Durant's Game 5 appearance was his first in 32 days, as he had not played since suffering what was reported to be a calf injury against the Houston Rockets in the Western Conference semi-finals.

He entered the Finals averaging 34.2 points, 5.2 rebounds and 4.9 assists per game and scored 11 points in 12 minutes in Game 5 before his injury forced him to head to the locker room.

Warriors team-mates Curry and Thompson both shared their sentiments on the incident after helping Golden State reduce Toronto's series lead to 3-2.

"He's going to come back stronger. I know he is," Thompson said. "He's got so much more good basketball in him."

"I just feel so bad for him to be honest. Nobody should have to go through something like that. Especially with this stage that we have," Curry added.

Durant is expected to decline his player option ahead of free agency, with the New York Knicks, Los Angeles Clippers and Brooklyn Nets among the reported teams interested.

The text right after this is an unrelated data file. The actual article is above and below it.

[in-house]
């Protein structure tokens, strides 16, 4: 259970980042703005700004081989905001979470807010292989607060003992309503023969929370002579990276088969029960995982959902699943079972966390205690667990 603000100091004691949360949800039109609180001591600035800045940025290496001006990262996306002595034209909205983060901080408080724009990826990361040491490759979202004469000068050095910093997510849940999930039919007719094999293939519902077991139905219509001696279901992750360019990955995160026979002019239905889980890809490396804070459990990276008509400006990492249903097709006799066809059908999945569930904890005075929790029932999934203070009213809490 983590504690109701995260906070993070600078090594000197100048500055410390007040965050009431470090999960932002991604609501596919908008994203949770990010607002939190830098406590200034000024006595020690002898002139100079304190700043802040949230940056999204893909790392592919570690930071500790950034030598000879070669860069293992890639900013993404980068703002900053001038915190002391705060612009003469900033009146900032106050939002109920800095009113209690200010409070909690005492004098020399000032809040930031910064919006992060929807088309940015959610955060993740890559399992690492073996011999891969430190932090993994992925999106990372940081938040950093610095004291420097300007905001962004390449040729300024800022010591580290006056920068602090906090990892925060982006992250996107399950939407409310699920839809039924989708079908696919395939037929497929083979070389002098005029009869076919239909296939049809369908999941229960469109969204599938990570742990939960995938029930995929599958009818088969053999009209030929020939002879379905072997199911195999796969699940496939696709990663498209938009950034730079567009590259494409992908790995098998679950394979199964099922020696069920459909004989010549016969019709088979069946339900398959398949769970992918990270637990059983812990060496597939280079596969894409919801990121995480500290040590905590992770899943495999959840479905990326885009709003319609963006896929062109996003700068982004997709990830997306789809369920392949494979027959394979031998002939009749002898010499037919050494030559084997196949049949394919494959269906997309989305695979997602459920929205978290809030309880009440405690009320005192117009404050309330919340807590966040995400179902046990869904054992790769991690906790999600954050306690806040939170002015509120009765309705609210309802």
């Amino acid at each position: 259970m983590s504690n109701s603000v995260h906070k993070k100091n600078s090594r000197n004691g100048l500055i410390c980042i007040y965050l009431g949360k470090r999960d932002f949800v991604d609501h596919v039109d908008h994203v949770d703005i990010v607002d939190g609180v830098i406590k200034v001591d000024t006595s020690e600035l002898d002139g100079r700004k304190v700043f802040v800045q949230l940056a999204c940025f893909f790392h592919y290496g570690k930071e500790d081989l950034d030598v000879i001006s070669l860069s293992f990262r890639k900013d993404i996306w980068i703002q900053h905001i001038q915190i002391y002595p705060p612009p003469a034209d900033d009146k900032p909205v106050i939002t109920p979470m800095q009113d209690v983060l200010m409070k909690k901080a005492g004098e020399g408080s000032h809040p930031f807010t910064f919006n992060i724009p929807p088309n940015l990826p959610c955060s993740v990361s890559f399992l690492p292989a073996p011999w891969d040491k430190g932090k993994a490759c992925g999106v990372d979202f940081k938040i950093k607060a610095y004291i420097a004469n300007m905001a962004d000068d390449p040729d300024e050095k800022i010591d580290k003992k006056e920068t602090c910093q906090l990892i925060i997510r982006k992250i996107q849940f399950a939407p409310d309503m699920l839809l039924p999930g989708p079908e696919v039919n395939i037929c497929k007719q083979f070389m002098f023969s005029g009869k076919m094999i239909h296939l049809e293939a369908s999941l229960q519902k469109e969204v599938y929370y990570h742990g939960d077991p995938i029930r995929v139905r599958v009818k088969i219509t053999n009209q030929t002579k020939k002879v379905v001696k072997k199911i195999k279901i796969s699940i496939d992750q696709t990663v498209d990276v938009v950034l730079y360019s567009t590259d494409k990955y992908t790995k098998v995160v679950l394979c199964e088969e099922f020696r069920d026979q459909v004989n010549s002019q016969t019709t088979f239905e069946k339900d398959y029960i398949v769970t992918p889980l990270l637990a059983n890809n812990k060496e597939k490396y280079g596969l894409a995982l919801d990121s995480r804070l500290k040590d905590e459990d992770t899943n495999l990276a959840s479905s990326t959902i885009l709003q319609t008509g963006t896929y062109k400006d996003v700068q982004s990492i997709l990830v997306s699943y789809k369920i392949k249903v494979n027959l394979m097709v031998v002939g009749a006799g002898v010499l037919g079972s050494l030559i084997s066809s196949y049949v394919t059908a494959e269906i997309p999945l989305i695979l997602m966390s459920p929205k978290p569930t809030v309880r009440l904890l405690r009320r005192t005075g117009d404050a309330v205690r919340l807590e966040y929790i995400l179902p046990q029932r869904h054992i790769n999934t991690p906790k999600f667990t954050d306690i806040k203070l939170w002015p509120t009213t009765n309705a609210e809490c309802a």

Although his season is likely over, the Warriors will try to persevere through Durant's jarring injury to come out on top in Game 6 at Oracle Arena on Thursday.

The Golden State Warriors stayed alive in the NBA Finals after edging the Toronto Raptors 106-105 in Game 5.

Despite losing Kevin Durant to injury in the second quarter, the Warriors stopped the Raptors from claiming their first championship on Monday.

Kyle Lowry was one shot away from sealing a 4-1 series victory and a maiden title for the Raptors, however, he failed to sink a last-gasp three-pointer.

Instead, the Warriors return to Oracle Arena on Thursday only trailing 3-2 in their bid for a three-peat.

The top storyline entering the night was the comeback of Durant, who returned from a calf strain for his first appearance in 32 days.

Durant started off hot, scoring 11 points in his first 12 minutes on three-of-five shooting. But he appeared to re-aggravate his injury early in the second quarter.

He was assisted off the court and did not return in the contest – leaving Scotiabank Arena on crutches.